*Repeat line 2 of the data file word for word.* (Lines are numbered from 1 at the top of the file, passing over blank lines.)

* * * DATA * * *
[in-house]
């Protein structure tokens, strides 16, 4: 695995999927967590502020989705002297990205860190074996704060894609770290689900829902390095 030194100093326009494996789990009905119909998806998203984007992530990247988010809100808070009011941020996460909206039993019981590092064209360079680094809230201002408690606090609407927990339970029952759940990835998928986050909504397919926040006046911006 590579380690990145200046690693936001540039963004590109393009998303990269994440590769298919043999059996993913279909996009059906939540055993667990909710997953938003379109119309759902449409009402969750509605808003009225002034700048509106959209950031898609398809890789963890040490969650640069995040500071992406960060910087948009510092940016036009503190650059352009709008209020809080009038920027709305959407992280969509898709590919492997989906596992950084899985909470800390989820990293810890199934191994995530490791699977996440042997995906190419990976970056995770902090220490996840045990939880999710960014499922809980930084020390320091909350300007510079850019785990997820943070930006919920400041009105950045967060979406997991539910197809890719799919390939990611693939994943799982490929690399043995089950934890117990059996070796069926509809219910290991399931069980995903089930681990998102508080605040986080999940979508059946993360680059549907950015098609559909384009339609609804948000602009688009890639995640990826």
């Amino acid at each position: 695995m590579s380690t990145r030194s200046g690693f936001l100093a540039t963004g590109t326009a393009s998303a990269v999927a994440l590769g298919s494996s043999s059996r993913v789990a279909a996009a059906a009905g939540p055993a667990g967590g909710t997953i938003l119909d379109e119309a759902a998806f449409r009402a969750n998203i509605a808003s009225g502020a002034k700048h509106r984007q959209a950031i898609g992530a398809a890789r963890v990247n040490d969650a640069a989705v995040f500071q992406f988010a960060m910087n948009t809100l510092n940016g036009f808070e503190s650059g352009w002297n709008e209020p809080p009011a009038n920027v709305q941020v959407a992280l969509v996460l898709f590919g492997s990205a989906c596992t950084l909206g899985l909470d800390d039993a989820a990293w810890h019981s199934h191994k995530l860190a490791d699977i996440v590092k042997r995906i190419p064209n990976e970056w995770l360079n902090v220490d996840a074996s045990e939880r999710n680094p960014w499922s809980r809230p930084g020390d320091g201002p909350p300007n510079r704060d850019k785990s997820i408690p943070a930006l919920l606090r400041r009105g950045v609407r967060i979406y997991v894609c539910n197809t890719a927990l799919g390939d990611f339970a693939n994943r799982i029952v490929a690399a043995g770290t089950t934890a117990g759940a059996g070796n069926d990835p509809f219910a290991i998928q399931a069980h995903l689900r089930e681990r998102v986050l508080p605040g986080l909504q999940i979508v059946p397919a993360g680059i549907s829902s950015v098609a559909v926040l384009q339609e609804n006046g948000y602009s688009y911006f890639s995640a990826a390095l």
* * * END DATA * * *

């Protein structure tokens, strides 16, 4: 695995999927967590502020989705002297990205860190074996704060894609770290689900829902390095 030194100093326009494996789990009905119909998806998203984007992530990247988010809100808070009011941020996460909206039993019981590092064209360079680094809230201002408690606090609407927990339970029952759940990835998928986050909504397919926040006046911006 590579380690990145200046690693936001540039963004590109393009998303990269994440590769298919043999059996993913279909996009059906939540055993667990909710997953938003379109119309759902449409009402969750509605808003009225002034700048509106959209950031898609398809890789963890040490969650640069995040500071992406960060910087948009510092940016036009503190650059352009709008209020809080009038920027709305959407992280969509898709590919492997989906596992950084899985909470800390989820990293810890199934191994995530490791699977996440042997995906190419990976970056995770902090220490996840045990939880999710960014499922809980930084020390320091909350300007510079850019785990997820943070930006919920400041009105950045967060979406997991539910197809890719799919390939990611693939994943799982490929690399043995089950934890117990059996070796069926509809219910290991399931069980995903089930681990998102508080605040986080999940979508059946993360680059549907950015098609559909384009339609609804948000602009688009890639995640990826």